Shuttles

Q

As a regular NCAR shuttle rider, I am curious to know if there is a policy
regarding shuttle idling. Usually the shuttle arrives, the riders get on or
off, and the shuttle departs-all in a brief enough time interval that
leaving the motor running may be justified. However, the shuttle departing
Table Mesa/Broadway for the Mesa Lab at 6:55 a.m. apparently routinely
arrives at 6:40 or earlier, and the motor is left running for at least 15
minutes.

A number of riders arrive well enough before 6:55 that sitting in the
shuttle may afford them some comfort, especially in cold weather. However,
this 15-minute idling also takes place on warm mornings. In my opinion it
would be better for the shuttle to arrive one minute before departure, like
the other shuttles. This would save gasoline and reduce carbon dioxide and
other emissions-which would seem appropriate for UCAR's overall mission.

This is in no way a complaint about the shuttle driver, who is very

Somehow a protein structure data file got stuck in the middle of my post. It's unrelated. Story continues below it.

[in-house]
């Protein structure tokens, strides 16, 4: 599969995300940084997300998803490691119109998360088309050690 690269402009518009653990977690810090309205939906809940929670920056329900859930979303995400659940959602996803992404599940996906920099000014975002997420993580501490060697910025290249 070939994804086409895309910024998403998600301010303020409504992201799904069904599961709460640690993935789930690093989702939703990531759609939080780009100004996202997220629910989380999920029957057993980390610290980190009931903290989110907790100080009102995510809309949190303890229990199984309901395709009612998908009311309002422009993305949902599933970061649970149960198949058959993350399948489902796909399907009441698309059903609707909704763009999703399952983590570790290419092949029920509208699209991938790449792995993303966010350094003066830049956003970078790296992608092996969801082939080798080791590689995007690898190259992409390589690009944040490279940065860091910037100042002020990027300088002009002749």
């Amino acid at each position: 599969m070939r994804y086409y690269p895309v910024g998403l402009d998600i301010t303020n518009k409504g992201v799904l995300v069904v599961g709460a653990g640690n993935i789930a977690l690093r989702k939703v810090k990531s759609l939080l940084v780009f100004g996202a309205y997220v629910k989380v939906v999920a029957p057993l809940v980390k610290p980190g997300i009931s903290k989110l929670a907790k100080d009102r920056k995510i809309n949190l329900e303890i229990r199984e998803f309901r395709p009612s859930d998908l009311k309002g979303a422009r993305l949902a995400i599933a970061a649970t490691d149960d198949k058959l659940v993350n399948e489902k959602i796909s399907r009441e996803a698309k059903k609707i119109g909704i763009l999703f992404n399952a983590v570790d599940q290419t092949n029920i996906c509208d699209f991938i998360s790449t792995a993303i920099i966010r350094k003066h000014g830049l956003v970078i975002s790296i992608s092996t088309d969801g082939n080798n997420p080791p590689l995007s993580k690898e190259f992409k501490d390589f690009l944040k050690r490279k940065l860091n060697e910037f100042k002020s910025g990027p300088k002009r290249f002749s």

courteous and punctual and in all other ways efficient.

Answered on July 02, 2001

A

Transportation does have a policy regarding shuttle van idling: We follow
the "one-minute rule." If a driver knows that he or she will be at a stop
for more than one minute, the engine is to be turned off. If the stop will
be less than a minute, the vehicle is left running because less fuel is
burned during this short period than if the engine were shut off and
restarted. Of course, there are always exceptions to the rule (we don't
want anyone to pass out from heat stroke or develop frostbite, for
instance), but we try to follow the rule whenever possible.
All shuttle drivers have been reminded of this policy and will avoid
unnecessary idling. I encourage staff who observe idling infractions, or
any other shuttle-related issue, to contact me directly so that the problem
can be solved as quickly as possible.

-Jean Hancock, Transportation Supervisor, Safety and Site Services